Lending money to family and friends: A survival guide

Published October 15th, 2015 - 12:59 GMT
"Only lend up to the amount of money you’d feel comfortable placing on the table in a game of roulette or craps." (Shutterstock)
"Only lend up to the amount of money you’d feel comfortable placing on the table in a game of roulette or craps." (Shutterstock)

The next time you get cornered by a needy friend or family member needing to borrow money—or the next time your heart compels you to lend out of generosity—here are some basic rules to keep in mind.

First of all, don't get carried away.

You may be elated at the opportunity to share your riches with everyone, but keep in mind that you probably want to keep some for yourself, too. Depending on which family member or friend you're lending to, chances are you may never see the money again.

On that note, only lend the money you can afford to lose. "Only lend up to the amount of money you’d feel comfortable placing on the table in a game of roulette or craps," says Next Avenue.  

Once you decide how much your debtor can be trusted with, write it down. Record how much you've lent, when it should be paid back, how it should be paid back, whether there will be an interest charge, and have both parties sign it. However formal it may seem, it will prevent any misunderstandings and feelings of being exploited, it will serve as a reminder, and ultimately preserve your relationship and your wallet.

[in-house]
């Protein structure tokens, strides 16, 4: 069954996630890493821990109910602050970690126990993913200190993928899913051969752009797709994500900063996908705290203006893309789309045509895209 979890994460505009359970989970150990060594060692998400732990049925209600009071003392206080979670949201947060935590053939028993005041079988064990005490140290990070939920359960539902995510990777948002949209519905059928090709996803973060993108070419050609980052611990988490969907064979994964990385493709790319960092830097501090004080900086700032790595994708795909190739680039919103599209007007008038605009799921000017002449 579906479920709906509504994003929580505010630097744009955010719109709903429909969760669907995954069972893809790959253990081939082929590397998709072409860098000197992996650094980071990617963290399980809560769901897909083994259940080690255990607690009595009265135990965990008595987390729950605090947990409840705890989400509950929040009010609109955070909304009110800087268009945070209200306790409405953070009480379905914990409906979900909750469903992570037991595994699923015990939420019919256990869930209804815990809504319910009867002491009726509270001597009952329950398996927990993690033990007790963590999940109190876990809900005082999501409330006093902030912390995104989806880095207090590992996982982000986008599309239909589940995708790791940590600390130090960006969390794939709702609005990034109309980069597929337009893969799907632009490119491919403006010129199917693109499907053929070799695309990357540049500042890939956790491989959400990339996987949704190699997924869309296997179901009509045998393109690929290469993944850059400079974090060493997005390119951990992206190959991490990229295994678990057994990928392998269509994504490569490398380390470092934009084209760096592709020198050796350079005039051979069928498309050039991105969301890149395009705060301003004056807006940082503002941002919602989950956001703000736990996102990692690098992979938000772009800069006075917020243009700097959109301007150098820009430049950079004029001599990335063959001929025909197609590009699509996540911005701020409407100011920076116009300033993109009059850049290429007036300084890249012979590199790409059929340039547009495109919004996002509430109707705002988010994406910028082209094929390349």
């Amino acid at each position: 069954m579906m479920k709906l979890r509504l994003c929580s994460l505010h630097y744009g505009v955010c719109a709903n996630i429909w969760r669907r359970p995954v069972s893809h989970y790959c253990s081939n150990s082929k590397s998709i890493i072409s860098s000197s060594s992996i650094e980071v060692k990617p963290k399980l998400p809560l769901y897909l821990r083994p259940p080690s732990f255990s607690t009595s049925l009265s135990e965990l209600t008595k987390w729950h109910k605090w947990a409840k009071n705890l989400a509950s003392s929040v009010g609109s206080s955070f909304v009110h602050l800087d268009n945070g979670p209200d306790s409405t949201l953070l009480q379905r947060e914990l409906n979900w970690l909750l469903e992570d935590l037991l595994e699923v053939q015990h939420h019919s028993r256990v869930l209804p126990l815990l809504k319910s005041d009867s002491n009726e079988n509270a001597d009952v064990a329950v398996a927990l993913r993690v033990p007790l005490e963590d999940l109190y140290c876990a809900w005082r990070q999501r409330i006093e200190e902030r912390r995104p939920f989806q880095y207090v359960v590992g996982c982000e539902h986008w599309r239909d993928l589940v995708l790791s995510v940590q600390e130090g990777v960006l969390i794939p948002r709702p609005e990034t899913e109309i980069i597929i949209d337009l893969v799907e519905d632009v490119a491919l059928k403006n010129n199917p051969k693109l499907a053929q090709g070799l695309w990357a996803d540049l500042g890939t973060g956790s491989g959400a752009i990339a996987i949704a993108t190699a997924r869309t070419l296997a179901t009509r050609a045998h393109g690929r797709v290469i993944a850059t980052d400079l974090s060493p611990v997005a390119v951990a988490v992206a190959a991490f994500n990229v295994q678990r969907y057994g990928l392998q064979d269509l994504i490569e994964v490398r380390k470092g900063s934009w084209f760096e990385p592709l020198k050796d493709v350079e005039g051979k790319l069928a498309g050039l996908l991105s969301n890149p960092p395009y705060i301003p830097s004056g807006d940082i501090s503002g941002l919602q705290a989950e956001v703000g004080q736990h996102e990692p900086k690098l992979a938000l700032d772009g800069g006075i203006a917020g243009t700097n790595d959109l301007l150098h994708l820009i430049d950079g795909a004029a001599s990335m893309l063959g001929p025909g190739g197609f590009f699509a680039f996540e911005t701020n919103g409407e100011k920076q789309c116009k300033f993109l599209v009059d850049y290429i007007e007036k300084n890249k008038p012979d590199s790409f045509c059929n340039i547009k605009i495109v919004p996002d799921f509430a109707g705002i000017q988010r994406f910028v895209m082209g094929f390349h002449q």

Cheryl Krueger, owner of Growing Fortunes Financial Partners in Illinois, suggests that you consider charging interest if you are lending a larger sum of money. In this risky business, charging interest will give you something to be excited about, plus your borrower won't feel like such a scrounger. Best of all, you will avoid any tax problems.

"What you may not realize is that if you aren't charging interest, you are making a taxable gift of the interest that you waived," she says.

The US Internal Revenue Service expects the minimum interest charge, or the Applicable Federal Rate, to be 0.48 percent for loans up to three years; 1.82 percent for loans between three and nine years, and 2.82 percent for loans over nine years, according to Next Avenue.

Next, have a backbone. Ask what the money is for, and how the borrower intends to pay you back.

"If you have a relative and you really don't approve of what they're asking for or feel that it will enable irresponsible behavior, you should think twice about extending money to them, " says Suzanna de Baca, vice president of wealth strategies at Ameriprise Financial.

If the same relative keeps asking for loans without paying you back, you have every right to say no.  Just because they are family or friend doesn't mean you are obligated to keep helping them out. Ultimately, by continuing to lend to an unreliable borrower, you are encouraging irresponsible behavior and delaying them from getting on their own feet.

If you find it hard to say no, spend some time calculating how much money you can make by keeping the money and investing it in stocks, and then go talk to the requester. For example, a $20,000 loan now could be worth $300,000 30 years from now if you invested in stocks with average returns, according to Next Avenue.

Last, but most importantly, don't allow financial agreements/disagreements to get in the way of your otherwise harmonious relationships.

Consider the well-being of your relationship while setting terms, and if you never get paid back, accept that this is a part of the lending process. 

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